That is a question to ask the IRA custodian and the account rules that they impose.
Schwab, for example, allows between 10% to 99% combined Federal and State tax to be withheld. Your financial institution might differ.
Or you can pay an estimate directly on the IRS website https://www.irs.gov/payments
Be sure to pick the right kind of payment and year.....2019 Estimate
That's true, but unless you use a 2210 form to do annualized income for a lump sum payment, or make four equal estimated payments, the withholding option avoids both since withholding is deemed to be spread through the year reguardless of when the distribution is made. As long as withholding , meets the tax burden there is no underpayment of tax penalty even if the distribution is at the end of the year.
Keep in mind that if you are under age 59½ and have no other penalty exception, the entire gross amount distributed from the IRA, including the amount withheld for taxes, will be subject to a 10% early-distribution penalty unless you come up with the money to complete a rollover of the gross amount distributed within 60 days of the distribution from the IRA. The fact that you use the money for tax withholding does not itself exempt you from this penalty. To make up for underpayment of taxes early in the year sometimes one will take an IRA distribution and have a majority of it withheld for taxes, then complete the rollover of the distribution using other funds. However, considering that you had a 401(k) loan, coming up with the money to complete the rollover might be a challenge for you.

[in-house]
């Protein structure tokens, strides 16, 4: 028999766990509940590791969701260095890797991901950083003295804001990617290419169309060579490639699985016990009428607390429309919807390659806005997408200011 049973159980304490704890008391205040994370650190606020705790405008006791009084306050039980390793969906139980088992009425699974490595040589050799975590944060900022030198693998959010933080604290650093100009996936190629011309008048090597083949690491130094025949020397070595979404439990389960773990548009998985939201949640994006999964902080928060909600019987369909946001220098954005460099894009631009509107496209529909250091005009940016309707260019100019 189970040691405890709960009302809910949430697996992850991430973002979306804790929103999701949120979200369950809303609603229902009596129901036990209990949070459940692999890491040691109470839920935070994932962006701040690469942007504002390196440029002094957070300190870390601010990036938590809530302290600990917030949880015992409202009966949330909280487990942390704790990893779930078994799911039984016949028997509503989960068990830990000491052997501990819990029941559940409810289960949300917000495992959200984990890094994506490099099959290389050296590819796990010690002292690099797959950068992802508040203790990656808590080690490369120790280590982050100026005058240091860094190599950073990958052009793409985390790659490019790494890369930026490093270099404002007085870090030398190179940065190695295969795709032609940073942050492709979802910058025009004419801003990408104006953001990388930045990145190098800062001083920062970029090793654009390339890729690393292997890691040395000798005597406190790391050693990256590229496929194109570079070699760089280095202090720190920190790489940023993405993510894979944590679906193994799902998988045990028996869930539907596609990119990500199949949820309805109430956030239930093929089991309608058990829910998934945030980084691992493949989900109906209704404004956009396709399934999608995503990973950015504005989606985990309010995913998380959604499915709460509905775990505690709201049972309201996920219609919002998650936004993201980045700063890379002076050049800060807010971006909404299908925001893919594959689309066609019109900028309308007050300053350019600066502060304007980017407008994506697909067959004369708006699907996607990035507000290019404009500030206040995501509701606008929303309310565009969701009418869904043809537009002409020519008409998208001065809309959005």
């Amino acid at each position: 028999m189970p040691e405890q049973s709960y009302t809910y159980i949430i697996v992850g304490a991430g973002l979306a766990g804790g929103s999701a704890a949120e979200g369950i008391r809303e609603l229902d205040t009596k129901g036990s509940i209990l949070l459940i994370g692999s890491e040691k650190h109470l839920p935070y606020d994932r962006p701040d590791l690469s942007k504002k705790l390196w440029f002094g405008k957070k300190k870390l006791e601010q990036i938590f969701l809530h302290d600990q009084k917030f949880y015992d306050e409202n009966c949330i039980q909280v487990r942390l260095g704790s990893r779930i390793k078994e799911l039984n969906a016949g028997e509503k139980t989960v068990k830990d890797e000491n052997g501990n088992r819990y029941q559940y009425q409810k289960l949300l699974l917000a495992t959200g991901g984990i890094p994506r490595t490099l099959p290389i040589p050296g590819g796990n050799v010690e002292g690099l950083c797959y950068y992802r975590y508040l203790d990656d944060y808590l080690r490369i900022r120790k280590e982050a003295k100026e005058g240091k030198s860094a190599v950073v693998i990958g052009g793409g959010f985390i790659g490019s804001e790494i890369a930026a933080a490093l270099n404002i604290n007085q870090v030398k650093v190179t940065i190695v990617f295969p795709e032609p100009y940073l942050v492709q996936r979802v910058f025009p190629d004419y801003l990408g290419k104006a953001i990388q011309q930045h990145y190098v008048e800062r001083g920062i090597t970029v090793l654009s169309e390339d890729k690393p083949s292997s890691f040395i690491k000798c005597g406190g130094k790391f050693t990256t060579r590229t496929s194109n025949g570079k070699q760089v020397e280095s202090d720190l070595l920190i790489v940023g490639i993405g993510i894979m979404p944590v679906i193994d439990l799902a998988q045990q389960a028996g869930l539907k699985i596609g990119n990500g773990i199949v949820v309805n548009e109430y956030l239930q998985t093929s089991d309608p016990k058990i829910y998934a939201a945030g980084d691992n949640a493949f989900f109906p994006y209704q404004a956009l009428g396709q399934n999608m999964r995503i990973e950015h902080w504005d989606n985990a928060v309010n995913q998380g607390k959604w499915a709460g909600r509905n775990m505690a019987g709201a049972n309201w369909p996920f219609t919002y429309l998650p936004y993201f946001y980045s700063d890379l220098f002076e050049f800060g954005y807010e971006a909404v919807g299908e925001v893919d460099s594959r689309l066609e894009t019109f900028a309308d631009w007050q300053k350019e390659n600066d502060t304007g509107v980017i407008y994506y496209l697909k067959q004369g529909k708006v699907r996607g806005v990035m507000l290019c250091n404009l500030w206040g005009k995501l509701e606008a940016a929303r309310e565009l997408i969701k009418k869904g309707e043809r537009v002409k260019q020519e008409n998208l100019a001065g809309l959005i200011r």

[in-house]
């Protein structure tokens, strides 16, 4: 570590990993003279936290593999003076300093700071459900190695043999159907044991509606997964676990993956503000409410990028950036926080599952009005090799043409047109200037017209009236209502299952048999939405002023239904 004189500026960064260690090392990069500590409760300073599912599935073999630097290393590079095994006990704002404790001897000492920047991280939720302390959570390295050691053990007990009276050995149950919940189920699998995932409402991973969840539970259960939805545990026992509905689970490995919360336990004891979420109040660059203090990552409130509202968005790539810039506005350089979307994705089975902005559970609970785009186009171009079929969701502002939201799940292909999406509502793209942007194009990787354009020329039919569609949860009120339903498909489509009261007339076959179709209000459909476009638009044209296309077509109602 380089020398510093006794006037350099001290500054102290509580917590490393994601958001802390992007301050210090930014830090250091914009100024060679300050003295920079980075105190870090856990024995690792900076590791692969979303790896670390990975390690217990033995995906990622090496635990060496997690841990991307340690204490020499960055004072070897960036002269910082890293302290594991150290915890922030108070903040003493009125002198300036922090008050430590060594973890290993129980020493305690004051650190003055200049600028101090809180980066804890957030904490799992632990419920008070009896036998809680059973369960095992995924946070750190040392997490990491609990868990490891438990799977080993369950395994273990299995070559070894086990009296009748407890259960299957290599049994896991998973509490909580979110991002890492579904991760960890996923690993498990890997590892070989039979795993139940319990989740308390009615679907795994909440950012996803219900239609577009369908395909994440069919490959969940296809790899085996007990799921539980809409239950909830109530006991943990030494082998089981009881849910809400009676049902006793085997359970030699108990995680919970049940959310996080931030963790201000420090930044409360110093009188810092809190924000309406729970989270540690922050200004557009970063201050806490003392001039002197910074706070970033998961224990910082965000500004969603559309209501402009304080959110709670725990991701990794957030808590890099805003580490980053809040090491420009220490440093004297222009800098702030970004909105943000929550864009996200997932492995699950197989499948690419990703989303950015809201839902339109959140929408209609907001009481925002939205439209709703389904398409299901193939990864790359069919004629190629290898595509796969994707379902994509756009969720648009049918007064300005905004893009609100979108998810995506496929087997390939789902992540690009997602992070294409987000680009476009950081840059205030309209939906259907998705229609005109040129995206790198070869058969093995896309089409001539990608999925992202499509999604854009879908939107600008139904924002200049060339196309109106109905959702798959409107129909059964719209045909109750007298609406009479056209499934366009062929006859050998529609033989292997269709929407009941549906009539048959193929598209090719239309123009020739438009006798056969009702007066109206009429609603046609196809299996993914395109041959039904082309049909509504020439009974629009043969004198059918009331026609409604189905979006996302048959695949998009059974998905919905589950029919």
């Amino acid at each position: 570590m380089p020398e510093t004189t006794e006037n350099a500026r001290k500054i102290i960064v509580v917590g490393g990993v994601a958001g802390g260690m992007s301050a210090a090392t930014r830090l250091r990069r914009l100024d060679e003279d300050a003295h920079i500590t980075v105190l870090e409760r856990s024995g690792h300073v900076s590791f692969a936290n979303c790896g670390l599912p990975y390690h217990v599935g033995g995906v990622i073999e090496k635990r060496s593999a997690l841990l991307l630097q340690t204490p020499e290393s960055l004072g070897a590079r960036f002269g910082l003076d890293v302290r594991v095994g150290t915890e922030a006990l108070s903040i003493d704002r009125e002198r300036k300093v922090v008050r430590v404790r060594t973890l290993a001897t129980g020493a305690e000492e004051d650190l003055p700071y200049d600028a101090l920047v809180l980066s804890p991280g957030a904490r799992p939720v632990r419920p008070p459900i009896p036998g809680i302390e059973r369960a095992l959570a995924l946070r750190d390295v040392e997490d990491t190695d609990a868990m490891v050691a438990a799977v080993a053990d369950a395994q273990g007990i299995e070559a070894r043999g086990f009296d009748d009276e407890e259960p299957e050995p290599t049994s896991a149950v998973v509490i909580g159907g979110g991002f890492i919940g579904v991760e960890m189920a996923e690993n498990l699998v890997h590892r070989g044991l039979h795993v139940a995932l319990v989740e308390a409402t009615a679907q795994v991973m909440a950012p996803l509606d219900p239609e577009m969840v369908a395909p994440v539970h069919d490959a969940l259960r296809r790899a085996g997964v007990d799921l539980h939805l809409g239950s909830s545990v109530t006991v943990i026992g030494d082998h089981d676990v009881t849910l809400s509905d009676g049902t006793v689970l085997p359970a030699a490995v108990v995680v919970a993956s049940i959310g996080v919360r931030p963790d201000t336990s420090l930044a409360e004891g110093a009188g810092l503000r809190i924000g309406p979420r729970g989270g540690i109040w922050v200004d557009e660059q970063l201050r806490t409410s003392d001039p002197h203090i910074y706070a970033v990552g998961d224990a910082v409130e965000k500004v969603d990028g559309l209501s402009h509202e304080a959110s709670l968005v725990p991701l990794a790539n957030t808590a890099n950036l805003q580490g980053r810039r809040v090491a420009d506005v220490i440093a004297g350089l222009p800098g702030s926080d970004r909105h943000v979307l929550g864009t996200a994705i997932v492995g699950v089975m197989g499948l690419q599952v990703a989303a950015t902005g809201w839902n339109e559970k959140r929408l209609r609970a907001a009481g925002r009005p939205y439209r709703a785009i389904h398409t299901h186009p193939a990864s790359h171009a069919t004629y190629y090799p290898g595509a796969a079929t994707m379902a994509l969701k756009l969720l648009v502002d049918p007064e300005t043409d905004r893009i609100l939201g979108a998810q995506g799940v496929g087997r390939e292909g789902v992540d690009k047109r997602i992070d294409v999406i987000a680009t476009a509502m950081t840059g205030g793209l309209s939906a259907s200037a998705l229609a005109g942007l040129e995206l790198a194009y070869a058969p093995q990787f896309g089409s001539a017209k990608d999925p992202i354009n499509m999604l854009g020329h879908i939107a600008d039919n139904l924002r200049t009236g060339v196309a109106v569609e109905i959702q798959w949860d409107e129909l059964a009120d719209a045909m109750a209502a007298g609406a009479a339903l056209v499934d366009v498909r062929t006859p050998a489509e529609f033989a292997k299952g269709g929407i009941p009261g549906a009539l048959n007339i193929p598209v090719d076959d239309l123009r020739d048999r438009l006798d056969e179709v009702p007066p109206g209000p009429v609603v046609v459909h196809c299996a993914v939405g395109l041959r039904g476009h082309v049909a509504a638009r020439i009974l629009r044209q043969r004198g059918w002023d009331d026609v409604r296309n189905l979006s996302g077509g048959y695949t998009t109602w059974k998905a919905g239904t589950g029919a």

Note that if the loan came due because you left the company, you likely did not default on the loan but the loan was instead paid off with an offset distribution. You have until the due date of your tax return for the year of the offset distribution, including extensions, to come up with the money and complete a rollover to an IRA of the amount of the offset distribution. Rolling over some or all of an offset distribution would allow continued deferral of taxes on the amount rolled over, also avoiding the early-distribution penalty on the amount rolled over.
As an aside, withholding is considered as paid evenly thru the year. So pre-paying by withholding from the IRA, late in the year, will help avoid an underpayment penalty. Making only one estimated payment (as opposed to withholding), late in the year, may result in an underpayment penalty.